Liz Truss, a former Remainer, of whom Alistair Campbell said this week: “Liz Truss would be so appalling as Prime Minister that it’s almost unthinkable, which means it could happen.” Journalist John Crace described her as “a politician totally without effect ….. an ideologue without ideas.”

Penny Mordaunt is a failed defence secretary, who Tory peer Daniel Moylan branded this week as “incompetent.” Former Brexit minister David Frost said that she was “missing in action” when they worked together. Mordaunt was this week caught out in a blatant lie as she attempted to backpedal from her unqualified support for transgender athletes.

The first two televised debates – in which the candidates tore into each other like deranged pit bulls – were such unedifying spectacles that this week’s third debate was cancelled at the behest of Sunak and Truss, no doubt in order to preserve whatever small shreds of credibility and dignity the candidates may still have possessed.

When conservative commentator Peter Hitchens was asked this week who his favourite candidate was, he replied: “What is your favourite disease?” Does anyone seriously believe that any of them can unify a Tory party that has been torn apart by Johnson’s political assassination? 

The new prime minister will be selected by a vote of the 160,000 Tory party members – rather than the entire British electorate – and on Wednesday the party unsurprisingly selected Sunak and Truss as the final two candidates who will vie for that vote.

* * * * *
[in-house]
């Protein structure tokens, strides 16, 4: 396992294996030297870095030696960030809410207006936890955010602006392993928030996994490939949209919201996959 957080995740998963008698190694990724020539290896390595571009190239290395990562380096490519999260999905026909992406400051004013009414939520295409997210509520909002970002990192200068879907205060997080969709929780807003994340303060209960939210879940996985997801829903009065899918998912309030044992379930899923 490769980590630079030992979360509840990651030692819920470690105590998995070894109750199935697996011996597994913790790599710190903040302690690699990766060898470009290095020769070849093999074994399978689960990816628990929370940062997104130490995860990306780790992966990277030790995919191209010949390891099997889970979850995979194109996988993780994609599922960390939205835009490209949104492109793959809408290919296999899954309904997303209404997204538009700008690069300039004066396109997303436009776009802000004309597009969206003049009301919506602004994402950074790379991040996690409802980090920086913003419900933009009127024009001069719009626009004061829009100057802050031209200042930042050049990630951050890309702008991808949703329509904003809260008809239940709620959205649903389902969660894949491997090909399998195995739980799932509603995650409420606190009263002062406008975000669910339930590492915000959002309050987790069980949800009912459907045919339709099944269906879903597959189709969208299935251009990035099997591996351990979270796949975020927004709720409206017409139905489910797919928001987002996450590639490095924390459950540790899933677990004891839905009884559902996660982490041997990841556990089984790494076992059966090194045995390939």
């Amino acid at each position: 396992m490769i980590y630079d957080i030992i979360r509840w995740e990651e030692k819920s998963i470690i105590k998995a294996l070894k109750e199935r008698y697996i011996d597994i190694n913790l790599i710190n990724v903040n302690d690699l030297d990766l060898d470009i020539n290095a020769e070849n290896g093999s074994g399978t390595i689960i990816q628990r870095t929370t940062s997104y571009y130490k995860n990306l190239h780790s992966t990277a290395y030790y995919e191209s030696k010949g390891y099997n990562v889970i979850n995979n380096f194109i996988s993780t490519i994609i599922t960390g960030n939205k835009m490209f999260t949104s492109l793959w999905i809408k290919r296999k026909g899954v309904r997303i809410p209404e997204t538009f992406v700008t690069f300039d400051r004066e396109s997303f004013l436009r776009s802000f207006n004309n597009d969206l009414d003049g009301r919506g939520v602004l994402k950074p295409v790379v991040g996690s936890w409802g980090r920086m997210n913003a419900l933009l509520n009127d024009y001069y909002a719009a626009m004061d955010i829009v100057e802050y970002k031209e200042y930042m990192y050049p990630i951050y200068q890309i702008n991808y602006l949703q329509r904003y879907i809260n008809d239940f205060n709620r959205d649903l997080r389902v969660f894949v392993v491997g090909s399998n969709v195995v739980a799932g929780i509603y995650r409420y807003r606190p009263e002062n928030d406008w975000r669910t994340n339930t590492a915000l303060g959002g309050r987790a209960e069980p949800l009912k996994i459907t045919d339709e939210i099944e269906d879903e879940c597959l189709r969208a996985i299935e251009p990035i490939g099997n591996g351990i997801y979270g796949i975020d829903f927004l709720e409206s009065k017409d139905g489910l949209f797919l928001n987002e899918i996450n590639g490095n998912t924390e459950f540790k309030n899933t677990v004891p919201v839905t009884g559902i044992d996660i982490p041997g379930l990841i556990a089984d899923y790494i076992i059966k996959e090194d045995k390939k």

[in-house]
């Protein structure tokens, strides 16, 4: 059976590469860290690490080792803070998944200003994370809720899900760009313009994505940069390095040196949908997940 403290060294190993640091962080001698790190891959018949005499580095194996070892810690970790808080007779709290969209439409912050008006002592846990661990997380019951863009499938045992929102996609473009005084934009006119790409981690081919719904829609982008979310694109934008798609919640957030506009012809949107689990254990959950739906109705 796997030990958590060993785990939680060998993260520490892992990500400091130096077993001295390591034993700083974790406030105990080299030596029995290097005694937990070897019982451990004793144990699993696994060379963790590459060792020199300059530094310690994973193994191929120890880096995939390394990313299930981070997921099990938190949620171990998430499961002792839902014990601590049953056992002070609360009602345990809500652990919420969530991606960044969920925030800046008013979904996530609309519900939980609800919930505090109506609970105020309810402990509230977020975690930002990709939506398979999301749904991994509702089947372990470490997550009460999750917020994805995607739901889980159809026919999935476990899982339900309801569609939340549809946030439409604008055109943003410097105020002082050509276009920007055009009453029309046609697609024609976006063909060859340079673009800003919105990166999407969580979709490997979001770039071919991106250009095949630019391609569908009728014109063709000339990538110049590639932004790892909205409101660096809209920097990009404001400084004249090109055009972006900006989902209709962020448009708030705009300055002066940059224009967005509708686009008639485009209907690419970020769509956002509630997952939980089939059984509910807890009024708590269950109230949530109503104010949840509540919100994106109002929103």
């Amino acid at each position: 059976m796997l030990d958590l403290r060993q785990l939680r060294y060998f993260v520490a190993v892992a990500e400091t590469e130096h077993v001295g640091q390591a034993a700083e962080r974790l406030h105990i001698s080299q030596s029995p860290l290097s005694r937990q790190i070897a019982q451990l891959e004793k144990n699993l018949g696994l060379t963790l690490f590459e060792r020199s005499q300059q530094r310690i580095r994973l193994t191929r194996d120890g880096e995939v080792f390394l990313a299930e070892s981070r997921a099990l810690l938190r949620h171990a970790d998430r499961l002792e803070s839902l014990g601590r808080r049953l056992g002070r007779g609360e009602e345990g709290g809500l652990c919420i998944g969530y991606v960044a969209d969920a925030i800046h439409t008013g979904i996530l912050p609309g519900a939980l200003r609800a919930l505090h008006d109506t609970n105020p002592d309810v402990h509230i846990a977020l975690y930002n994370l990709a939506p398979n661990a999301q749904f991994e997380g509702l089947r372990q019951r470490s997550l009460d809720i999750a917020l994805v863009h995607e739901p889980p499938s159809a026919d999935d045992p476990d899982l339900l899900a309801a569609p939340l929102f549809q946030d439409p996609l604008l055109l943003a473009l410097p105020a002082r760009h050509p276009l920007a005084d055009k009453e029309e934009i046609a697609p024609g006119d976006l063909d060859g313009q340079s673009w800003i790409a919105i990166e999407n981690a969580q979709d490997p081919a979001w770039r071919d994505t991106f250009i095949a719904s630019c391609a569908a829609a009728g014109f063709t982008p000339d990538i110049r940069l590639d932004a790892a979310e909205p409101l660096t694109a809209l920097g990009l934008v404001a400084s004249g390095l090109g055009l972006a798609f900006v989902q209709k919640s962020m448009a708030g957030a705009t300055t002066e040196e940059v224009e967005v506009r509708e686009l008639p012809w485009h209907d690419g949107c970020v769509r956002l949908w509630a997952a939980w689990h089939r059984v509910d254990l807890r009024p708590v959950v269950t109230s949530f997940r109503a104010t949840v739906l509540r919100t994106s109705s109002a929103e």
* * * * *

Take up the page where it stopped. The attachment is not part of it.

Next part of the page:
In deposing Johnson, a serious political crisis has been created – Nicola Sturgeon and Sinn Fein cannot believe their luck – that can only hasten the demise of democracy in the UK.

Flawed though he was, Johnson will leave office with a record of substantial achievement behind him – “mission largely accomplished, for now” as he jauntily put it in his bravura farewell speech in the Commons this week. (Pointedly, arch Remainer Theresa May refused to applaud Johnson’s speech.)

It is absolutely certain, however, that none of the dunces that joined together to depose Boris Johnson will ever will ever find themselves in the position of departing office with such an array of accomplishments.

The statements, views and opinions expressed in this column are solely those of the author and do not necessarily represent those of RT.




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This won't change the outcome. BoJo is an idiot.... The contenders are loonies....



See Ireland and England. See Serbia and Croatia.... et cetera......


GUSNOTE: I give the date 1929 for the Irish full independence.... as a link between 1922 and 1937....